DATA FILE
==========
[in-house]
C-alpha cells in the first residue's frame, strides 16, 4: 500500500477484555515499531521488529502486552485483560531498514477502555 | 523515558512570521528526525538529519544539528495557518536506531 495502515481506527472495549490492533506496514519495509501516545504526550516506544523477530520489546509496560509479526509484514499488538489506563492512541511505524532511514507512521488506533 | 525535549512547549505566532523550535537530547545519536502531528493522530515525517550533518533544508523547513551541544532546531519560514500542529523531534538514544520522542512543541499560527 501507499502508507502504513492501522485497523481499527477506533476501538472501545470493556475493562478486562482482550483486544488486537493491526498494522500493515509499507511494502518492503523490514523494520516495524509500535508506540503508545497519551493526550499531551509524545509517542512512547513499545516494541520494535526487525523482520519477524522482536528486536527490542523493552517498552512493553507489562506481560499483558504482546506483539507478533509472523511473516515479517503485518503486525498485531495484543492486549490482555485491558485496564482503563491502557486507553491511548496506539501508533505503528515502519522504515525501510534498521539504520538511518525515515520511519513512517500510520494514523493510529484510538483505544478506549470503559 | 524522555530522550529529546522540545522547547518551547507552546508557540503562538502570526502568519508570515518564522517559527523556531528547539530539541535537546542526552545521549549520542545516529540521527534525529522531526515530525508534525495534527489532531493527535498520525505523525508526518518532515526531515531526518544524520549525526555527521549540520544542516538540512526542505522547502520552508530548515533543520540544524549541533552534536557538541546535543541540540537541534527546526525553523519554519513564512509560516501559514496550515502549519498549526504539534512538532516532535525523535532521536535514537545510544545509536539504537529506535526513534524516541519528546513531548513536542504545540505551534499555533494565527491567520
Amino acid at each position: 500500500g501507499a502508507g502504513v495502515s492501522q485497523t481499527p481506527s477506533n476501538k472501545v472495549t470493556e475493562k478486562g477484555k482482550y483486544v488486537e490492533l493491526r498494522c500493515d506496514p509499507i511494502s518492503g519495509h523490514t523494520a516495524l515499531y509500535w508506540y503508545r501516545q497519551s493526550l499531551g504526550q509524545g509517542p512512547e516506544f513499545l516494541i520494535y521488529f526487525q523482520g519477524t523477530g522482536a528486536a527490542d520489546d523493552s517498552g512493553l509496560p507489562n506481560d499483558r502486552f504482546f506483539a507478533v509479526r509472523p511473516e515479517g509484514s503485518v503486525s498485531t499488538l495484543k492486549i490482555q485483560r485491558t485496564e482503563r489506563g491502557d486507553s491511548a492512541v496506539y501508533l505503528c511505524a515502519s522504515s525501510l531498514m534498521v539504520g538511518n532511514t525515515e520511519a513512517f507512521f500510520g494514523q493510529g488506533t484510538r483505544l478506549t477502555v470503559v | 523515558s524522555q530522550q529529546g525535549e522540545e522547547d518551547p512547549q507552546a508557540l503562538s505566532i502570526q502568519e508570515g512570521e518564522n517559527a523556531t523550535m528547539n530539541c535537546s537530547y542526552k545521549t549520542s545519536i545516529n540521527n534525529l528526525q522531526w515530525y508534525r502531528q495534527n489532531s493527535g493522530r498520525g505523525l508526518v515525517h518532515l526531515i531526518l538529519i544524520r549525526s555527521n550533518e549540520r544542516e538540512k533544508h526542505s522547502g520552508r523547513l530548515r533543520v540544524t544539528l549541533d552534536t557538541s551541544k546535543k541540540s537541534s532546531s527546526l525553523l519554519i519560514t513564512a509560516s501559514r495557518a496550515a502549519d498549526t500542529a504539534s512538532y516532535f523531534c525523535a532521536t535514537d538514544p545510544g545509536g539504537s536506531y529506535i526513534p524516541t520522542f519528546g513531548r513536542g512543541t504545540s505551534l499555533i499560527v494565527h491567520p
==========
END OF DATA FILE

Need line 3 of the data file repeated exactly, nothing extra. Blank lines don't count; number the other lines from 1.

Amino acid at each position: 500500500g501507499a502508507g502504513v495502515s492501522q485497523t481499527p481506527s477506533n476501538k472501545v472495549t470493556e475493562k478486562g477484555k482482550y483486544v488486537e490492533l493491526r498494522c500493515d506496514p509499507i511494502s518492503g519495509h523490514t523494520a516495524l515499531y509500535w508506540y503508545r501516545q497519551s493526550l499531551g504526550q509524545g509517542p512512547e516506544f513499545l516494541i520494535y521488529f526487525q523482520g519477524t523477530g522482536a528486536a527490542d520489546d523493552s517498552g512493553l509496560p507489562n506481560d499483558r502486552f504482546f506483539a507478533v509479526r509472523p511473516e515479517g509484514s503485518v503486525s498485531t499488538l495484543k492486549i490482555q485483560r485491558t485496564e482503563r489506563g491502557d486507553s491511548a492512541v496506539y501508533l505503528c511505524a515502519s522504515s525501510l531498514m534498521v539504520g538511518n532511514t525515515e520511519a513512517f507512521f500510520g494514523q493510529g488506533t484510538r483505544l478506549t477502555v470503559v | 523515558s524522555q530522550q529529546g525535549e522540545e522547547d518551547p512547549q507552546a508557540l503562538s505566532i502570526q502568519e508570515g512570521e518564522n517559527a523556531t523550535m528547539n530539541c535537546s537530547y542526552k545521549t549520542s545519536i545516529n540521527n534525529l528526525q522531526w515530525y508534525r502531528q495534527n489532531s493527535g493522530r498520525g505523525l508526518v515525517h518532515l526531515i531526518l538529519i544524520r549525526s555527521n550533518e549540520r544542516e538540512k533544508h526542505s522547502g520552508r523547513l530548515r533543520v540544524t544539528l549541533d552534536t557538541s551541544k546535543k541540540s537541534s532546531s527546526l525553523l519554519i519560514t513564512a509560516s501559514r495557518a496550515a502549519d498549526t500542529a504539534s512538532y516532535f523531534c525523535a532521536t535514537d538514544p545510544g545509536g539504537s536506531y529506535i526513534p524516541t520522542f519528546g513531548r513536542g512543541t504545540s505551534l499555533i499560527v494565527h491567520p